Parting shot: Up in smoke

In Israel, everything from traffic tickets to the price of tomatoes is up for negotiations.

April 23, 2015 20:50
Kulanu chief Moshe Kahlon speaks to voters during a campaign stop

Kulanu chief Moshe Kahlon speaks to voters during a campaign stop. (photo credit: FACEBOOK)

Did you ever wonder what it was actually like in those meetings taking place between the Likud and its potential coalition partners? When you think about it, what’s the big deal about handing out portfolios and forming a government? There should be a formula – you got 10 Knesset seats? You get two cabinet posts, two Knesset committees and a key to the special cabinet bathroom in the Prime Minister’s Office.

One or possibly two meetings with each party leader should suffice, and if those loquacious campaigners who claimed they would be servants for the public really meant it, there’s no reason why it should take longer than a week after the elections to announce the coalition.

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However, this is Israel, where everything from traffic tickets to the price of tomatoes is up for negotiations.

Given the snickers from senior officials that greeted the negotiating style – or apparent lack thereof – of the US and its Secretary of State John Kerry in the talks with Iran on curbing its nuclear aspirations, it’s safe to assume that the drawn-out coalition-building that’s well into its second month are part Middle East shuk one-upsmanship, part raucous va’ad bayit (building committee) meeting and part Big Brother reality show. 

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A new WikiLeaks document containing transcripts of the sessions has recently been unearthed and is presented here for the first time.

Kulanu’s Moshe Kahlon enters a smoke-filled room and finds Prime Minister Benjamin Netanyahu with his feet up on the desk, puffing on a freshly cut Havana special and staring at a map of Iran.

“Moishe, come in, grab a cigar!” Once they’re settled, with their yellow legal pads next to them, Bibi looks thoughtfully at Kahlon and continues, “I don’t really care about those other parties, my priority is to get Kulanu into the coalition. You’re our natural partner.”

“Well, you know what I want,” responds Kahlon through the smoke screen. “I was voted in to make housing affordable and I’ll only join the coalition if I’m given the tools to do that.”

They haggle for a few minutes and jot some notes down on their pads, until Netanyahu says, “Let’s meet again soon – but first we have 10 days off for Passover, and five days for Holocaust Day, Remembrance Day and Independence Day. I think I can fit you in sometime in early June.”

They begin to stand up, but Bibi stops and hands Kahlon a paper.

“Before you go, I want you to take an oath and sign this covenant. Now, repeat after me – It’s 1939 and Iran is Germany...” etc.

Kahlon complies and leaves the office, a little nauseous from the cigar and a little perplexed from the conversation. He bumps into Shas leader Arye Deri being ushered in.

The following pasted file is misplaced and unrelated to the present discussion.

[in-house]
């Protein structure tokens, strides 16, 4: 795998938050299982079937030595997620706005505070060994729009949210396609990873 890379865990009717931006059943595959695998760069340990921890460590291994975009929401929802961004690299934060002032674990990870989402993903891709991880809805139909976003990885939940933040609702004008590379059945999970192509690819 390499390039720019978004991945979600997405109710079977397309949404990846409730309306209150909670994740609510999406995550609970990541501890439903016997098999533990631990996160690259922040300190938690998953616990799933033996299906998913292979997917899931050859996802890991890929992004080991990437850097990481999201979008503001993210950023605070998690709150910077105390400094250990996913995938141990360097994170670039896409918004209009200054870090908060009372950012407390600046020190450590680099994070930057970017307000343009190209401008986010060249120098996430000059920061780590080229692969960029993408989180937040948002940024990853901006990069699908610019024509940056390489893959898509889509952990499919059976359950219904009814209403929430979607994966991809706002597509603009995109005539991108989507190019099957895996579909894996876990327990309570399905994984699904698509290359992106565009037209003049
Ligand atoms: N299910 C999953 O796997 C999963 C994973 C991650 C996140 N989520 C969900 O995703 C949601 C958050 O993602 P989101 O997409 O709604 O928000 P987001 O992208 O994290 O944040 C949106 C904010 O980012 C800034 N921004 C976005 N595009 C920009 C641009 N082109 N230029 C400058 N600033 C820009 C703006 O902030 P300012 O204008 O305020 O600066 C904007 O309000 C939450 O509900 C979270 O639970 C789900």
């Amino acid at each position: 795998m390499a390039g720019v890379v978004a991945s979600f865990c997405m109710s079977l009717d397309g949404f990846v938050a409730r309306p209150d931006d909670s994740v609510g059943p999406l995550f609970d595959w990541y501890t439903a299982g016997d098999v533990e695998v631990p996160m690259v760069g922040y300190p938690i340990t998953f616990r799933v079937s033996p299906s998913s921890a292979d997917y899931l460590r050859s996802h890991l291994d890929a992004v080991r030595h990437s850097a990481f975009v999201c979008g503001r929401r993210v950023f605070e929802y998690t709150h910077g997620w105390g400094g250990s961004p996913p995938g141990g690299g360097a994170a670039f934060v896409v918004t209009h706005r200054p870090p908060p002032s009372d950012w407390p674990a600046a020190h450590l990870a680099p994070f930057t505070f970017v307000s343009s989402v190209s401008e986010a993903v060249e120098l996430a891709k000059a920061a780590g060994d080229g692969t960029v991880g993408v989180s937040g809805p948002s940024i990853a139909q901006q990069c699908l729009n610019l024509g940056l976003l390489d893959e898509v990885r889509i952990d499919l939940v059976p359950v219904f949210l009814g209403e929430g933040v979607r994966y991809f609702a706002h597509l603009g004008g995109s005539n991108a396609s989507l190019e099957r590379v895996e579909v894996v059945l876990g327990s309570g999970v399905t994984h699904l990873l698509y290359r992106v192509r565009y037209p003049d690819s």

“Ari’leh, we’re still meeting for breakfast tomorrow right?” asks Kahlon, grabbing Deri’s shoulder.

Deri smiles and winks, and says, “Of course, you’ve got nothing to worry about.”

Once inside, Netanyahu greets him and says, “Arye, I don’t really care about those other parties, my priority is to get Shas into the coalition.

You’re our natural partner” Deri responds, “I understand, Mr. Prime Minister. If there’s one thing I learned being in prison, it’s to keep your friends close but your enemies closer.”

Netanyahu takes the cigar from his mouth. “Wait, wasn’t that Don Corleone in The Godfather?” “I guess you didn’t know that Mario Puzo met Rav Ovadia before he wrote that book. Now, onto business, as long as I get the Interior Ministry, you can count on me.”

Bibi and Deri continue their negotiations, and before leaving, Deri swears on the map of Iran.

“Phew... any more meetings today”? Netanyahu asks an aide.

“Just one sir, ahem... remember? It’s not in the schedule.”

A few minutes after midnight, with only the moonlight paving the way, a shadowy figure in a trench coat makes his way into Netanyahu’s office.

“Hey Buji, good to see you! Any trouble getting here?” asks Bibi.

“No, I just had to shake off Tzipi.

She’s like a barnacle. I told her I was going square dancing,” answers Zionist Union leader Isaac Herzog, taking off his coat and taking the wrapped stogie from Netanyahu’s hand.

“Everything is going according to plan – they all think that they’re the linchpin to the coalition, even Bennett,” laughs Bibi. “He’s so easy to fool.”

They take out their yellow legal pads, and puffing away, start dividing the ministries among their parties, occasionally throwing a bone to one of the smaller partners.

When they finish, Herzog smiles and says, “Just remember, I’m going to deny that we ever met.”

“What, do you think I’m going to admit it?” responds Netanyahu.

“I just asked that clown Rivlin for an extension to put together the coalition – everyone thinks there are problems. If they know that we’ve already worked everything out, they’ll kill me.”

The WikiLeaks document ends there, just before the country marks Remembrance Day and its 67th Independence Day – a country in desperate need of leadership and inspiration.

It’s doubtful if we’re going to get either. Whatever configuration emerges, it will likely be another dysfunctional government, that like the previous one, will self-destruct amid infighting, ego and backroom price haggling.

It’s enough to make you want to sit back with a good cigar and laugh.

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